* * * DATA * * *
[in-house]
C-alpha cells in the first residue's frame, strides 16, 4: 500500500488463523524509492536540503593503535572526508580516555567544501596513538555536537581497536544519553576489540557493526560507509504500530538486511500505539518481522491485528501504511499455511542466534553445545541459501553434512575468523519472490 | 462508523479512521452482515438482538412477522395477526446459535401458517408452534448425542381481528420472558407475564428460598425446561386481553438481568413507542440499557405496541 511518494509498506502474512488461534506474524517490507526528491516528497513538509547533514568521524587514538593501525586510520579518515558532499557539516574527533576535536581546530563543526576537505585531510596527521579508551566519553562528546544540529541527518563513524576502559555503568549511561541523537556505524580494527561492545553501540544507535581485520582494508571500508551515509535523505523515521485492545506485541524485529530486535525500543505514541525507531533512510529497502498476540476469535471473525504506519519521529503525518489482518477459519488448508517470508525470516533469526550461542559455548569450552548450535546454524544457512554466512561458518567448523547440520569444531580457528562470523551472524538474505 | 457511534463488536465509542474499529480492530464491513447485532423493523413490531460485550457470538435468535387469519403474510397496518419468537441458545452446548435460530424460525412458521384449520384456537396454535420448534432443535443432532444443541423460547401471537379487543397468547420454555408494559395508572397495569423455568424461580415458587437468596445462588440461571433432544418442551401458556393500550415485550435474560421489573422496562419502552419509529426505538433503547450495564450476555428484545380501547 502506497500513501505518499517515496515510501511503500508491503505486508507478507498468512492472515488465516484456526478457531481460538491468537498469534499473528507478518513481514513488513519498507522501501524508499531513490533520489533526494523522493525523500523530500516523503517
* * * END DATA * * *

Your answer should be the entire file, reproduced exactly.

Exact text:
[in-house]
C-alpha cells in the first residue's frame, strides 16, 4: 500500500488463523524509492536540503593503535572526508580516555567544501596513538555536537581497536544519553576489540557493526560507509504500530538486511500505539518481522491485528501504511499455511542466534553445545541459501553434512575468523519472490 | 462508523479512521452482515438482538412477522395477526446459535401458517408452534448425542381481528420472558407475564428460598425446561386481553438481568413507542440499557405496541 511518494509498506502474512488461534506474524517490507526528491516528497513538509547533514568521524587514538593501525586510520579518515558532499557539516574527533576535536581546530563543526576537505585531510596527521579508551566519553562528546544540529541527518563513524576502559555503568549511561541523537556505524580494527561492545553501540544507535581485520582494508571500508551515509535523505523515521485492545506485541524485529530486535525500543505514541525507531533512510529497502498476540476469535471473525504506519519521529503525518489482518477459519488448508517470508525470516533469526550461542559455548569450552548450535546454524544457512554466512561458518567448523547440520569444531580457528562470523551472524538474505 | 457511534463488536465509542474499529480492530464491513447485532423493523413490531460485550457470538435468535387469519403474510397496518419468537441458545452446548435460530424460525412458521384449520384456537396454535420448534432443535443432532444443541423460547401471537379487543397468547420454555408494559395508572397495569423455568424461580415458587437468596445462588440461571433432544418442551401458556393500550415485550435474560421489573422496562419502552419509529426505538433503547450495564450476555428484545380501547 502506497500513501505518499517515496515510501511503500508491503505486508507478507498468512492472515488465516484456526478457531481460538491468537498469534499473528507478518513481514513488513519498507522501501524508499531513490533520489533526494523522493525523500523530500516523503517